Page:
Libyan ISIS Aims to Replicate Iraq, Syria Success

Sirte-Based Faction Has Big Ambitions

In the wake of the NATO-imposed regime change in Libya, there are myriad Islamist groups across the nation controlling various towns or parts of towns. One of those fledgling groups in Derna pledged allegiance to ISIS, and became the official affiliate of the group, though at the time it was just one of many.

ISIS of Libya has grown, however, dominating the important central coastal city of Sirte and the surrounding area. They were expelled from Derna by rival Islamists, but have much bigger ambitions, trying to replicate the growth of the parent group in Iraq and Syria.

Sirte isn’t a huge city like ISIS has under its command in other countries, but its central location, and proximity to lucrative parts of Libya’s oil industry, could make it a cash cow in the model of other ISIS holdings, which have bankrolled the parent group and allowed it to grow dramatically.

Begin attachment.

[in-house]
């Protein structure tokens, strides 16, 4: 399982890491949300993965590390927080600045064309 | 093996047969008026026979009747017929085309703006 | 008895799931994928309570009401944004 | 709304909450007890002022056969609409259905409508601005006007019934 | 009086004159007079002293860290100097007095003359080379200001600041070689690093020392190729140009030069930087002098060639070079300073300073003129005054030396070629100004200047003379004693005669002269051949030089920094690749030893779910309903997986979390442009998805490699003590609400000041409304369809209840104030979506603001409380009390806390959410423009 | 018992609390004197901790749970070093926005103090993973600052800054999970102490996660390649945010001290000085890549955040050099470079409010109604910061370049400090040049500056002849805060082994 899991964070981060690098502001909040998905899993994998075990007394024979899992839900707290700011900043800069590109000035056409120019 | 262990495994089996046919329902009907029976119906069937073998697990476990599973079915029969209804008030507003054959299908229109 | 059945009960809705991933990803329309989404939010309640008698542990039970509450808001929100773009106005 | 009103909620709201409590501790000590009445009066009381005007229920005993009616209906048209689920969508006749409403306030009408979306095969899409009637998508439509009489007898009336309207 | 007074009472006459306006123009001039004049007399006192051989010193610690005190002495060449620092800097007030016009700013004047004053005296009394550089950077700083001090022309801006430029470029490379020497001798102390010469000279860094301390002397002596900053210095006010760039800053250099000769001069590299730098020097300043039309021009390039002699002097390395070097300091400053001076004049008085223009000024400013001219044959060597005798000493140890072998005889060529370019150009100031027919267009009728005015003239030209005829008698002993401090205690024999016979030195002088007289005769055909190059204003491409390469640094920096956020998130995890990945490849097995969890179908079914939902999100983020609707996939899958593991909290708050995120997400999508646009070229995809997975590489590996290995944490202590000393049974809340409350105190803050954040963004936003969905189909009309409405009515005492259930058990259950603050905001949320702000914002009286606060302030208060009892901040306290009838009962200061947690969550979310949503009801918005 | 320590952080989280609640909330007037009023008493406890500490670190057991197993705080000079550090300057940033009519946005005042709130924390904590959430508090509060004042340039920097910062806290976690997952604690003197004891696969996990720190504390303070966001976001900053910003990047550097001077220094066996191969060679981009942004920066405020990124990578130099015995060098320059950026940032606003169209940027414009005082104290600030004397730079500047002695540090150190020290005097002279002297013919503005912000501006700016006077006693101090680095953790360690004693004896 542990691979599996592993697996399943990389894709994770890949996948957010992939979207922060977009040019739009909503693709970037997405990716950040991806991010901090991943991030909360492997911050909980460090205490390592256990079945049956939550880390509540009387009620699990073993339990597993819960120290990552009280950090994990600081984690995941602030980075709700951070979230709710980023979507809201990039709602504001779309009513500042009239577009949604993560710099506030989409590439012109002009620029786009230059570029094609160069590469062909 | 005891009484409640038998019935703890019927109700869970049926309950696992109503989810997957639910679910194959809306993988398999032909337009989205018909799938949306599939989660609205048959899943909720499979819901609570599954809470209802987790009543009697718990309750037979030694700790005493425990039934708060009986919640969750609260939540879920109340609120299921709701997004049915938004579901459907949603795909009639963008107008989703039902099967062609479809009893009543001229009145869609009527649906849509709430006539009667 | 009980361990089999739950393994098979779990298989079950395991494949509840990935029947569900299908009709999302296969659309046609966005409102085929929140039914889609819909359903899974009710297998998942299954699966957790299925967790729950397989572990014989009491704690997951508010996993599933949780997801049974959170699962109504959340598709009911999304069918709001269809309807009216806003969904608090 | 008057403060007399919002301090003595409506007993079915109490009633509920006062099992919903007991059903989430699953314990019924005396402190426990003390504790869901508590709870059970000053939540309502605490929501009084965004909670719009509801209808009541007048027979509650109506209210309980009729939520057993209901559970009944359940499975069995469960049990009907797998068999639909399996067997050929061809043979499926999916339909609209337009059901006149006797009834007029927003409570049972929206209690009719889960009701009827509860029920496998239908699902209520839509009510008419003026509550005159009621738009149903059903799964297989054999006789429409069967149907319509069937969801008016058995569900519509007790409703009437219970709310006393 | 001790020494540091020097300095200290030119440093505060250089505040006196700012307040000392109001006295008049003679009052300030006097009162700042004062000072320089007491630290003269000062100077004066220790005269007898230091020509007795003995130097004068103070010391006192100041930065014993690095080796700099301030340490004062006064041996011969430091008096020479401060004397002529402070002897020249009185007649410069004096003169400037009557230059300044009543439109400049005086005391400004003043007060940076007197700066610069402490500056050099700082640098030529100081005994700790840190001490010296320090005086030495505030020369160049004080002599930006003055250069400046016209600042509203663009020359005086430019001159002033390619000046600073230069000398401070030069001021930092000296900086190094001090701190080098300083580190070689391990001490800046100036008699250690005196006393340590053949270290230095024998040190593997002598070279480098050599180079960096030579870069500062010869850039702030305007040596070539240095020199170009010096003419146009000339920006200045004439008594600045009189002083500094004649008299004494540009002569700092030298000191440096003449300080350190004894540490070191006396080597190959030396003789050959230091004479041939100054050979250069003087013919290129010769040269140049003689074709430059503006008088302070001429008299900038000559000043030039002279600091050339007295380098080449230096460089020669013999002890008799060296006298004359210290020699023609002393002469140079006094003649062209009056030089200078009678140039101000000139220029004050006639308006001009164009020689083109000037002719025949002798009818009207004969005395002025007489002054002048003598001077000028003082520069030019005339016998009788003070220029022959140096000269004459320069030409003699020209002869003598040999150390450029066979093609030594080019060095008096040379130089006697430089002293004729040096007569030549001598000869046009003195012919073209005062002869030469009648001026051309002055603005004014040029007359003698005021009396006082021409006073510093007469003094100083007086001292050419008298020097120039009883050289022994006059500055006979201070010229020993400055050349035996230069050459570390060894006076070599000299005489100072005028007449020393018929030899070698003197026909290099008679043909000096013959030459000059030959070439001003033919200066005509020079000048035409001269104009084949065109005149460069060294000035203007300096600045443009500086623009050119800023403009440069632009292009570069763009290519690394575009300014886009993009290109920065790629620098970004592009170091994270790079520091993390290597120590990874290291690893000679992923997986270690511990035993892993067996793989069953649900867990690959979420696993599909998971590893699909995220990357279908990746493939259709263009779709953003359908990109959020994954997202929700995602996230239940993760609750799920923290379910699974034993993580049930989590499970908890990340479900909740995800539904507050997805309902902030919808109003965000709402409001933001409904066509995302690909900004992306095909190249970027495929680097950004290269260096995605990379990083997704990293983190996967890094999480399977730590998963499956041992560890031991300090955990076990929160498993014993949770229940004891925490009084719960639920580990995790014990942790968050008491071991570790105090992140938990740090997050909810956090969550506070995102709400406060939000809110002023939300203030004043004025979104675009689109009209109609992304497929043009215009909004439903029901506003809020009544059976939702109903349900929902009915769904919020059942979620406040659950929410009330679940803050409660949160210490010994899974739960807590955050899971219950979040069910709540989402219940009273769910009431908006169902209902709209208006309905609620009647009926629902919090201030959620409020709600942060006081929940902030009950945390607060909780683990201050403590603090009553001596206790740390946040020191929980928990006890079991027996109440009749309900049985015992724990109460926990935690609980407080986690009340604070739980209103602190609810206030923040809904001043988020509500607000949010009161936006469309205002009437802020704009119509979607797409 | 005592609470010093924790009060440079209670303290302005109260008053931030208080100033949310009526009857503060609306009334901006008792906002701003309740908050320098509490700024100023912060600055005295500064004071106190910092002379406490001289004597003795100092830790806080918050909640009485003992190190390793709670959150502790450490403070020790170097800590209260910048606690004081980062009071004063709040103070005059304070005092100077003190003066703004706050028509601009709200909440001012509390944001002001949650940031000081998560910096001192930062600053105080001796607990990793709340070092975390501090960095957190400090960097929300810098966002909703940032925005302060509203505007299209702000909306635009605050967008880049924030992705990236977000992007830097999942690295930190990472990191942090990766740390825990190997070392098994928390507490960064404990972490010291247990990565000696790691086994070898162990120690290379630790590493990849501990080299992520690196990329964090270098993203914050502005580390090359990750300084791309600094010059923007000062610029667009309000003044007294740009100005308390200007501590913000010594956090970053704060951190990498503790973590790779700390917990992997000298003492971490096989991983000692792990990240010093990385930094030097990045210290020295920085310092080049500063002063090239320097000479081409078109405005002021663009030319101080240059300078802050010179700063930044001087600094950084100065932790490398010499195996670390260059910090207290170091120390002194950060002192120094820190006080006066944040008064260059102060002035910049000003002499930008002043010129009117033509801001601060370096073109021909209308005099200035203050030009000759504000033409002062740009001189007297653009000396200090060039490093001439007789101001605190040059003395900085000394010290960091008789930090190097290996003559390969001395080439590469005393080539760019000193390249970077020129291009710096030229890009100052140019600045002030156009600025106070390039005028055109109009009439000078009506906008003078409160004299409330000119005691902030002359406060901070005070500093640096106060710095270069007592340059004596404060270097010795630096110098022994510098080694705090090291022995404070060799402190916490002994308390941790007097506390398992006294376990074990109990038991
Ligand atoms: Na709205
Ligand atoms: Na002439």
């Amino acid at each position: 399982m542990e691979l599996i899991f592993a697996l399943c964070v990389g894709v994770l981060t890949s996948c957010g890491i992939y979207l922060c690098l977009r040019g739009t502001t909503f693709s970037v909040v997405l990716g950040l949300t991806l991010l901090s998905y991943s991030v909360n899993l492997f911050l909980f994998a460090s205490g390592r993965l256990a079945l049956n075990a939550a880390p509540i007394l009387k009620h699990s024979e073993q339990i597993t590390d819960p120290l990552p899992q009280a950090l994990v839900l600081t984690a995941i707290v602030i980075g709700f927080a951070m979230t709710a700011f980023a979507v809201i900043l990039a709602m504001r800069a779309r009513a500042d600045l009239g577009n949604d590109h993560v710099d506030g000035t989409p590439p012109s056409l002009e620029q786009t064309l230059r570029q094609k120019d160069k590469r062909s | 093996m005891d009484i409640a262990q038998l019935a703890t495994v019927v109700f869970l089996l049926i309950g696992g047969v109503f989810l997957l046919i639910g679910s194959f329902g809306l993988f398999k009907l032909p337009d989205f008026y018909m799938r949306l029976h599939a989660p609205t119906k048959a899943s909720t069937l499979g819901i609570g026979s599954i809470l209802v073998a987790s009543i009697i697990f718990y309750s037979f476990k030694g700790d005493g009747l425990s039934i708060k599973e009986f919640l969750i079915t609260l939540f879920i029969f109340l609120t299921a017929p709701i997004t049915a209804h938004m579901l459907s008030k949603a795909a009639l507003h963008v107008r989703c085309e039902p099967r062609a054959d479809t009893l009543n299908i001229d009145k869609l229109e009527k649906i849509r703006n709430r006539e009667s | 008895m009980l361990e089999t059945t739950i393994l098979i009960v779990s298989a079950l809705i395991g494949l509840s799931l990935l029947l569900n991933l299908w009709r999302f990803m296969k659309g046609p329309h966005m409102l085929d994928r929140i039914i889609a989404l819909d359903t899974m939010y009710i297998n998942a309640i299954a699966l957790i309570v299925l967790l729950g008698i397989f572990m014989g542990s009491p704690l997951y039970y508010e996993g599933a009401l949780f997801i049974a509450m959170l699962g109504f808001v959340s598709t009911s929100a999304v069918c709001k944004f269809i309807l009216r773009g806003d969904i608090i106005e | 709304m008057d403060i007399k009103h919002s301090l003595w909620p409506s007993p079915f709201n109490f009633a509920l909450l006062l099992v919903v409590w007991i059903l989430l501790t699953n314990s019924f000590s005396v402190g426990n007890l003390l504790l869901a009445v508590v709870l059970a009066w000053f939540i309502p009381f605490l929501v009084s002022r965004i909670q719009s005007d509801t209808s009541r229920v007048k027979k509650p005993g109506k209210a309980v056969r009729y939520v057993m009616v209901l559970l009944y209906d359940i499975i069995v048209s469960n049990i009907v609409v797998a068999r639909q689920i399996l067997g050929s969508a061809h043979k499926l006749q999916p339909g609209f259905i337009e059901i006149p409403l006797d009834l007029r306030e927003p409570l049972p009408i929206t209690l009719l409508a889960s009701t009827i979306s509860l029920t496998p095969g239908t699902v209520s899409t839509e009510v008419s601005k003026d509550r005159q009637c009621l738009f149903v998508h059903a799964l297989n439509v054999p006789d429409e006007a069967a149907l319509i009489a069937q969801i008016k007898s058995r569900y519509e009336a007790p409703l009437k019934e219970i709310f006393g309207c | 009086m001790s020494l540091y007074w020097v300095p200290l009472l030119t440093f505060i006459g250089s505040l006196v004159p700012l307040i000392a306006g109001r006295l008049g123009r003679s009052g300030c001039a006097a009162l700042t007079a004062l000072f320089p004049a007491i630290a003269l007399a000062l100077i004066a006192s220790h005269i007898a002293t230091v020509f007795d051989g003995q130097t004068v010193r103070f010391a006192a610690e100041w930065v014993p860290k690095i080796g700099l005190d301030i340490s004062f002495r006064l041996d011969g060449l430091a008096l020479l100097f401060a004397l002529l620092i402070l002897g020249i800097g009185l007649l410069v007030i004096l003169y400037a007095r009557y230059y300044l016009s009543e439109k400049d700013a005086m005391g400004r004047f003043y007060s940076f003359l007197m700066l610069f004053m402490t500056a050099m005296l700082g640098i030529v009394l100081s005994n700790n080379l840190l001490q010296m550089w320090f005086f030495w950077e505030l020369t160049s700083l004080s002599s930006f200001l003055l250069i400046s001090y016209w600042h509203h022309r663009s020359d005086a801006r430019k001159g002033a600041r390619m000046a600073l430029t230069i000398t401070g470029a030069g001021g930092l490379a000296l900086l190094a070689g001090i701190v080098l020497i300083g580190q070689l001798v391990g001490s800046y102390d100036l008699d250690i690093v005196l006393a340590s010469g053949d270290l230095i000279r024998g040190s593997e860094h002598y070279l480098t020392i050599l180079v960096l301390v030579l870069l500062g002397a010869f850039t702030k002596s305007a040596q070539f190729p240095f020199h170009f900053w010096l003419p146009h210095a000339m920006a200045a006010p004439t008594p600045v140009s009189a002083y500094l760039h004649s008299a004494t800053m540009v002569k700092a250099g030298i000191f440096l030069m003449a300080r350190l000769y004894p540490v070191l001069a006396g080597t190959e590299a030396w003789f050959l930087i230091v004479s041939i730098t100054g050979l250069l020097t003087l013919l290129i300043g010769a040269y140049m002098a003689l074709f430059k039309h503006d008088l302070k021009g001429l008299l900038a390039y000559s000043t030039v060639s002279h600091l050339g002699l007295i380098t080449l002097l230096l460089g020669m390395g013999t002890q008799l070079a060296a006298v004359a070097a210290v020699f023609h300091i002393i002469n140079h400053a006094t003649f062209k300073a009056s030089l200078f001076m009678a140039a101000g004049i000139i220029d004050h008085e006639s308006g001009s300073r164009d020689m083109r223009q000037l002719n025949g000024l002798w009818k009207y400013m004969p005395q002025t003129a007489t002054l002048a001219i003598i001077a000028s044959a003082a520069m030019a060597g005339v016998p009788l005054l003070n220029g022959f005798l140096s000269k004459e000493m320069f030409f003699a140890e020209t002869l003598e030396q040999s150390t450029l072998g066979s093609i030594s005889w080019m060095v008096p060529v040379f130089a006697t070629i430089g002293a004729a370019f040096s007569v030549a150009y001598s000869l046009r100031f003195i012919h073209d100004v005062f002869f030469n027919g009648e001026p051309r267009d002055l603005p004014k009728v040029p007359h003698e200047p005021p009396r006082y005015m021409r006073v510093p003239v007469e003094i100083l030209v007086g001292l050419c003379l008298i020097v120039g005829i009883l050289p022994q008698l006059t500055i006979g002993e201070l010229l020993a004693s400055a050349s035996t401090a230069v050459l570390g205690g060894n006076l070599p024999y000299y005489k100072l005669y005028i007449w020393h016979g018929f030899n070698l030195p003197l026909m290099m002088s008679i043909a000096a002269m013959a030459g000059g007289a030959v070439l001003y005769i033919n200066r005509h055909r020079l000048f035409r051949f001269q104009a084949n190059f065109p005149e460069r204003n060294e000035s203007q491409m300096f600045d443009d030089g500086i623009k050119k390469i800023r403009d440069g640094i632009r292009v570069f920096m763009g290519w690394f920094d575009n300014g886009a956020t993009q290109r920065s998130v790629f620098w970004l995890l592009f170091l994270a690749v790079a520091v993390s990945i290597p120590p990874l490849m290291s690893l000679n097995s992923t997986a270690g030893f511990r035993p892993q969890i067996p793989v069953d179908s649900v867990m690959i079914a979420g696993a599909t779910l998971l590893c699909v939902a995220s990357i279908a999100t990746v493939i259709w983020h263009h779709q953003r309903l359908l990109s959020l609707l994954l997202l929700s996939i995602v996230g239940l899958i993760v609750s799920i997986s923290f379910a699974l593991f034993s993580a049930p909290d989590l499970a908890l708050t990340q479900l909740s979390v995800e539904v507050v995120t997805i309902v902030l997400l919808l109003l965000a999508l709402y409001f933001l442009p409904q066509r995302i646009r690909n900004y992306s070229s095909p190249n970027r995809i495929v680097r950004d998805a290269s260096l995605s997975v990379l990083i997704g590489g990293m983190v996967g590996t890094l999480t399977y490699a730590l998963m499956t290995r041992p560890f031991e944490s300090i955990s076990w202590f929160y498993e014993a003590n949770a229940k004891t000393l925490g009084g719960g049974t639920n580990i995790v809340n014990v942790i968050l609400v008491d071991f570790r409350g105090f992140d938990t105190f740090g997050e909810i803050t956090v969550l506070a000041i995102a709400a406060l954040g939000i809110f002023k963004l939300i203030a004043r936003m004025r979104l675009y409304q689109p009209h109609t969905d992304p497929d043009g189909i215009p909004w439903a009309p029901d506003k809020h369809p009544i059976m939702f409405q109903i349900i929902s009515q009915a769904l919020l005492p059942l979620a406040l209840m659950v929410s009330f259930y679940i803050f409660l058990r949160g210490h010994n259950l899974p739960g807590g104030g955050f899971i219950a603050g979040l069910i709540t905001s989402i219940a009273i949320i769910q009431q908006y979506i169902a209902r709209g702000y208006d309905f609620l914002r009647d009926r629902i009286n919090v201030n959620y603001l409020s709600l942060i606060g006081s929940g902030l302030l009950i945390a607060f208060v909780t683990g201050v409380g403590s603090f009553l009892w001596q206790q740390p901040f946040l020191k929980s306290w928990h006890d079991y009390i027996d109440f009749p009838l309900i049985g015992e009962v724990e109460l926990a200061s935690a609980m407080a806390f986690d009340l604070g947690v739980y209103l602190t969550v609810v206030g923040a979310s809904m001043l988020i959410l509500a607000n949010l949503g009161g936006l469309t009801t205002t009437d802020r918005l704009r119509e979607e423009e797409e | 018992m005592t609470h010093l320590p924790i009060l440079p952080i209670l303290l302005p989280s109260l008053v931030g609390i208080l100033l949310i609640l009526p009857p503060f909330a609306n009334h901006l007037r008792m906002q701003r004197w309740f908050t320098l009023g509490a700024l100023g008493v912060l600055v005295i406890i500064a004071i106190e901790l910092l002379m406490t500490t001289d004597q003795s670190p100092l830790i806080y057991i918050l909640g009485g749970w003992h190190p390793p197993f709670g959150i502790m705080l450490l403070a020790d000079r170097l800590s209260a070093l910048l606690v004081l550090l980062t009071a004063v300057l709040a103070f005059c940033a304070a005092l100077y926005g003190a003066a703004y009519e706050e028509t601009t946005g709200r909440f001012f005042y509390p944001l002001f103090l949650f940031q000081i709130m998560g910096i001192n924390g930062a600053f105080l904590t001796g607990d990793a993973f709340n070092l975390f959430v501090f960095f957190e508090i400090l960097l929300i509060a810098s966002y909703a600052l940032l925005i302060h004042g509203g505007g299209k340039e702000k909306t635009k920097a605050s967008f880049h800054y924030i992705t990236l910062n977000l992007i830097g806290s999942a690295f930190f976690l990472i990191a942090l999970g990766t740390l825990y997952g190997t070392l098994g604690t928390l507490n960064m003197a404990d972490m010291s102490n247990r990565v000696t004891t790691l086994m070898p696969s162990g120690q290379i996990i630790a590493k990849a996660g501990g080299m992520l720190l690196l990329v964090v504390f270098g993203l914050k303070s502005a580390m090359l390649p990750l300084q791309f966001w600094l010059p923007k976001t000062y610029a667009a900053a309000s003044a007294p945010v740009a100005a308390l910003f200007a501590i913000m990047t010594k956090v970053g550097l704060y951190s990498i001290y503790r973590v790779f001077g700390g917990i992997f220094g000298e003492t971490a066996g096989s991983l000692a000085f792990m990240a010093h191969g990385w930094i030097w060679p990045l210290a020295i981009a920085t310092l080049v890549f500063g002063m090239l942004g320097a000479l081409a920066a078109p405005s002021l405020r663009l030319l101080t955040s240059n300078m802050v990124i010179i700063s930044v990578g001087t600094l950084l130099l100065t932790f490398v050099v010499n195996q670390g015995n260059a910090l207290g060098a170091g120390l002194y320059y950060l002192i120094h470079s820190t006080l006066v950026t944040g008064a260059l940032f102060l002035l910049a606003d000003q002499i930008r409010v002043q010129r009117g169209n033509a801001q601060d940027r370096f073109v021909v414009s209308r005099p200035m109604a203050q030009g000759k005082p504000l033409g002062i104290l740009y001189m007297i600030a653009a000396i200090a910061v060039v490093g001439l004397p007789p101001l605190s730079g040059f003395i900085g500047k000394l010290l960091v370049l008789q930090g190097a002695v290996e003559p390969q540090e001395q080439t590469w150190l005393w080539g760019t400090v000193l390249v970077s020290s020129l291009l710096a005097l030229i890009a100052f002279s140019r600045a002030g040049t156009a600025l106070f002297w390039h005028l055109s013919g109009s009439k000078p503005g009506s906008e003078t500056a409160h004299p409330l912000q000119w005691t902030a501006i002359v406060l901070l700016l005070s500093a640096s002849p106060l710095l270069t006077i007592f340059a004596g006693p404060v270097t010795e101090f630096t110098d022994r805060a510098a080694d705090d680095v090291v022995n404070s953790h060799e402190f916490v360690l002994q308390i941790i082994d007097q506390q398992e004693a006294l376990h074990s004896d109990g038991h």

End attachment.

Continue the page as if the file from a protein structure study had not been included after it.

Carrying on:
With advisers in the country from Syria, Libya’s ISIS has sought to govern the city directly, taxing the residents and imposing their harsh version of Sharia law. Though the group is seen struggling financial compared to its parent, Libya’s various would-be governments are neither particularly strong nor influential, meaning ISIS likely has plenty of time to slowly grow.

Author: Jason Ditz

Jason Ditz is Senior Editor for He has 20 years of experience in foreign policy research and his work has appeared in The American Conservative, Responsible Statecraft, Forbes, Toronto Star, Minneapolis Star-Tribune, Providence Journal, Washington Times, and the Detroit Free Press.